Should WhatsApp Bow to Indian Demand to Trace Messages?

It is an unfortunate fact of life that some people believe the nonsense that other people tell them, and electronic communications has made it easier to mislead dimwits en masse. The consequences can be tragic, and in India they have even proven fatal, with the country scandalized by the murder of dozens of Indians following the spreading of rumors on WhatsApp. In one recent example, a 25 year old woman was lynched in Madhya Pradesh by a mob who believed rumors that a child abductor was prowling the area. Whatsapp has sought to respond to Indian concerns, with WhatsApp CEO Chris Daniels meeting Indian IT Minister Ravi Shankar Prasad (pictured above) to discuss possible solutions.

Some of the responses are sensible and obvious. They include a public awareness campaign, limiting the number of people who can receive forwarded messages, and appointing a Whatsapp ‘grievance officer’ to handle customer complaints. However, one of the government demands appears to contradict the virtue of a service that is purposely designed to be encrypted from end-to-end. Prasad told the press after the meeting that it should be easy for WhatsApp to trace the source of false rumors. This is how The Times of India reported Prasad’s demand:

It does not need rocket science to locate a message…

That seems like an odd point of view for an IT Minister to hold. If cryptography serves a useful purpose, the decryption of messages should require a degree of mathematical sophistication and computational power beyond that available to NASA when they first sent people to the Moon, almost 50 years ago.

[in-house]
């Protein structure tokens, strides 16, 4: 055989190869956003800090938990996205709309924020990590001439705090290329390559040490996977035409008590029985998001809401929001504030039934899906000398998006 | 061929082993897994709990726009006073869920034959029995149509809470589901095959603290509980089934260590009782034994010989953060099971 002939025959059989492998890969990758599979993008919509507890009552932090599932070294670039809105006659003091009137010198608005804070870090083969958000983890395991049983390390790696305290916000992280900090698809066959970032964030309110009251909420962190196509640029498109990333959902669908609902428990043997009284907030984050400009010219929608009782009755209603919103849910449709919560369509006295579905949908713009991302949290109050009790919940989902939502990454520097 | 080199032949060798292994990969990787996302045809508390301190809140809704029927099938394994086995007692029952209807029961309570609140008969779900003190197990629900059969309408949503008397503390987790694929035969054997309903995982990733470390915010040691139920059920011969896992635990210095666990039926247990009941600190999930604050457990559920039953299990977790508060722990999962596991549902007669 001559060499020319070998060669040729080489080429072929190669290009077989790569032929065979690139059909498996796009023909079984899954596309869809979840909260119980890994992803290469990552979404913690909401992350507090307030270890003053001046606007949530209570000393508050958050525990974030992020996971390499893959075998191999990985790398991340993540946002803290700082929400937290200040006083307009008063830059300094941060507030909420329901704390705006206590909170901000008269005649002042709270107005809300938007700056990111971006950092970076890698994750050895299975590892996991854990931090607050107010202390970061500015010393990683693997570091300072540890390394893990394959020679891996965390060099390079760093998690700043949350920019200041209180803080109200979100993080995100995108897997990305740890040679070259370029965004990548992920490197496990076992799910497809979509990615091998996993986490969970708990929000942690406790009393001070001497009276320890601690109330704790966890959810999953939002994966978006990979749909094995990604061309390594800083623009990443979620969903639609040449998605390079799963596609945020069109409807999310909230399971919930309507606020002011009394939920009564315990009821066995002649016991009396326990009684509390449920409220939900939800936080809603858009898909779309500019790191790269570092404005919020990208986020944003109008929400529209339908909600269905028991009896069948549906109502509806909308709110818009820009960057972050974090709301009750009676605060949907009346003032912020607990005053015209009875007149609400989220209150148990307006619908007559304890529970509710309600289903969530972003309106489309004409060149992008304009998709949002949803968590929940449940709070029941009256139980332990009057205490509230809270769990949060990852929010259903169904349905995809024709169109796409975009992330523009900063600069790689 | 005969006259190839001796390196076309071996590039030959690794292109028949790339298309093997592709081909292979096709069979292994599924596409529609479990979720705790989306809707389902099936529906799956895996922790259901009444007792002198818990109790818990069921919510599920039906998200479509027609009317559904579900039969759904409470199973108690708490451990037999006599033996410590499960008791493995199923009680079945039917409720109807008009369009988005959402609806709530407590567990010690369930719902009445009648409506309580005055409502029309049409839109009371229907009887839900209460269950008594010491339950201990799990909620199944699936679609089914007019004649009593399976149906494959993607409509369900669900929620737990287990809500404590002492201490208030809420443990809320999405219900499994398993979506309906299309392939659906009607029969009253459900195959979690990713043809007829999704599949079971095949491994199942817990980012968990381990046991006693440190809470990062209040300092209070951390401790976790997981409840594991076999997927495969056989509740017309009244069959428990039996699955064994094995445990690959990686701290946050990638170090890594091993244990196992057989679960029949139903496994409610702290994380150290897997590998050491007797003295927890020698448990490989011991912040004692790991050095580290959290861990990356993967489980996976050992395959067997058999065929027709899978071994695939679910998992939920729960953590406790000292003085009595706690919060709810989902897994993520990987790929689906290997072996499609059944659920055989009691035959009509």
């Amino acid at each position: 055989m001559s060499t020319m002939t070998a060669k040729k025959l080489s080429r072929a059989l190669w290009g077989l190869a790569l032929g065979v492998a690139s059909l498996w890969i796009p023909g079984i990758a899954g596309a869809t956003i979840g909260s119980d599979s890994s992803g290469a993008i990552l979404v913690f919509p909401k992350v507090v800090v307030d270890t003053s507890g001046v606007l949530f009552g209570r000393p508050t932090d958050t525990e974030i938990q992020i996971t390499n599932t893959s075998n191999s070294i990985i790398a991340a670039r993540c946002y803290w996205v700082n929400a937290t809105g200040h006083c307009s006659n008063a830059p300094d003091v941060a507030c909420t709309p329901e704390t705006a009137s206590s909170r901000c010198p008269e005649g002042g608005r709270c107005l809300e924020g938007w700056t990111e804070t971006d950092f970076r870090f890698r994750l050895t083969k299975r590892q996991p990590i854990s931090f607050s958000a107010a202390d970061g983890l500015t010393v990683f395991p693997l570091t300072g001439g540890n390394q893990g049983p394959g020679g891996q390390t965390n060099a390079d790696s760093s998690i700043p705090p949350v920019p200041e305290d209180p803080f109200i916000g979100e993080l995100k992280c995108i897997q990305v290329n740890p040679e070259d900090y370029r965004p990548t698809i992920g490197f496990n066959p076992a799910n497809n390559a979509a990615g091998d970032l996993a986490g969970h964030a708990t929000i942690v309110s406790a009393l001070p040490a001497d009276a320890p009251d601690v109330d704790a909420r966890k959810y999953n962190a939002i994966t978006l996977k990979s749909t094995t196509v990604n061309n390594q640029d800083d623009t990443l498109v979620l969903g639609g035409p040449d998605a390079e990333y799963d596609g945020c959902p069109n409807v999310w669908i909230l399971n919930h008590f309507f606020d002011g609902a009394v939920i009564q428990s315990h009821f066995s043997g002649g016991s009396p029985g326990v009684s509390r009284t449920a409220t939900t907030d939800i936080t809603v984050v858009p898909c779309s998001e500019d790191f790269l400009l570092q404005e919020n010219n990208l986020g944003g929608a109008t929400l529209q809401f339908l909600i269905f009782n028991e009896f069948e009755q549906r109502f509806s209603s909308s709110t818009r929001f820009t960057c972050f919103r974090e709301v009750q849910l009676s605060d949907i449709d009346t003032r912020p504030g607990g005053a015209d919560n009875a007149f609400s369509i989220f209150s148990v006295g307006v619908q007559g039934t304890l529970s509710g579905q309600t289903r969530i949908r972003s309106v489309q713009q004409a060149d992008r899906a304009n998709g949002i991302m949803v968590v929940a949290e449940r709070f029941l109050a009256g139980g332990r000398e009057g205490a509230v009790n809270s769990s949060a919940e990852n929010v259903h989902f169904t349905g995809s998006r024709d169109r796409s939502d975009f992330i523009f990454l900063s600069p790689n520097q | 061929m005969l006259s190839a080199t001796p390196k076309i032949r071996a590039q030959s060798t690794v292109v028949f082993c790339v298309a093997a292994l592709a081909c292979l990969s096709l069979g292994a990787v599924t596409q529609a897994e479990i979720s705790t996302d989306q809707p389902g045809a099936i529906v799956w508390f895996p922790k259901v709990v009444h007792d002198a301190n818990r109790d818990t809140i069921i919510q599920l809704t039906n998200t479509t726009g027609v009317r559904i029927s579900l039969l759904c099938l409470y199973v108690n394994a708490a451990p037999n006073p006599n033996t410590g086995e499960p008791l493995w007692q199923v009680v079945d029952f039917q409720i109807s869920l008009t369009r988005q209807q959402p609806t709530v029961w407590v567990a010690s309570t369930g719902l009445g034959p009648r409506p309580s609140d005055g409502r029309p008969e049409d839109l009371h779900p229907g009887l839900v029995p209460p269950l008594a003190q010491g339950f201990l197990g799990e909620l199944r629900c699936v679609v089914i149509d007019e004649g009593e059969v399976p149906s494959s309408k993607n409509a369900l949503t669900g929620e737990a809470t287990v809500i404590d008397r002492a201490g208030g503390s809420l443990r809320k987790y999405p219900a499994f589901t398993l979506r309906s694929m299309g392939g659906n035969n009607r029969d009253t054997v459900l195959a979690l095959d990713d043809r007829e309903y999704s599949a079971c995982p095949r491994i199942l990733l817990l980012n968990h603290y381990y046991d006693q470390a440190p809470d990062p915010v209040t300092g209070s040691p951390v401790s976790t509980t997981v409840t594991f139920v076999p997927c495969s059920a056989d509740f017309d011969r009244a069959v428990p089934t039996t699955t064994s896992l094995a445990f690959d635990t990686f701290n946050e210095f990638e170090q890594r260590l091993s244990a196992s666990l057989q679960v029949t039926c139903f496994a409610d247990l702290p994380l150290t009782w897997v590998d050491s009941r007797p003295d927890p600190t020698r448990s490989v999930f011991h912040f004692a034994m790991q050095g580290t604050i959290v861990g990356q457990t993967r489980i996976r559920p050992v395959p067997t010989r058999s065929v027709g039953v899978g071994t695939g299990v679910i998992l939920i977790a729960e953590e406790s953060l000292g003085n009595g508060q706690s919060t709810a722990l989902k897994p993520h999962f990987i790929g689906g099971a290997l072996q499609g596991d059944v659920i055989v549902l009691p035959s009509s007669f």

The implication is clear: India wants WhatsApp to weaken its encryption. India’s government would not be alone in wanting the construction of back doors so they can read private messages; a recent report by the US Department of Justice argued for similar government rights by quoting like-minded politicians in the US, UK and Australia. But appeasing any government would decimate one of WhatsApp’s core propositions. And it does not take a rocket scientist to appreciate the danger to WhatsApp’s business model if they comply with this demand.

Eric Priezkalns
Eric Priezkalns
Eric is the Editor of Commsrisk. Look here for more about the history of Commsrisk and the role played by Eric.

Eric is also the Chief Executive of the Risk & Assurance Group (RAG), a global association of professionals working in risk management and business assurance for communications providers.

Previously Eric was Director of Risk Management for Qatar Telecom and he has worked with Cable & Wireless, T‑Mobile, Sky, Worldcom and other telcos. He was lead author of Revenue Assurance: Expert Opinions for Communications Providers, published by CRC Press. He is a qualified chartered accountant, with degrees in information systems, and in mathematics and philosophy.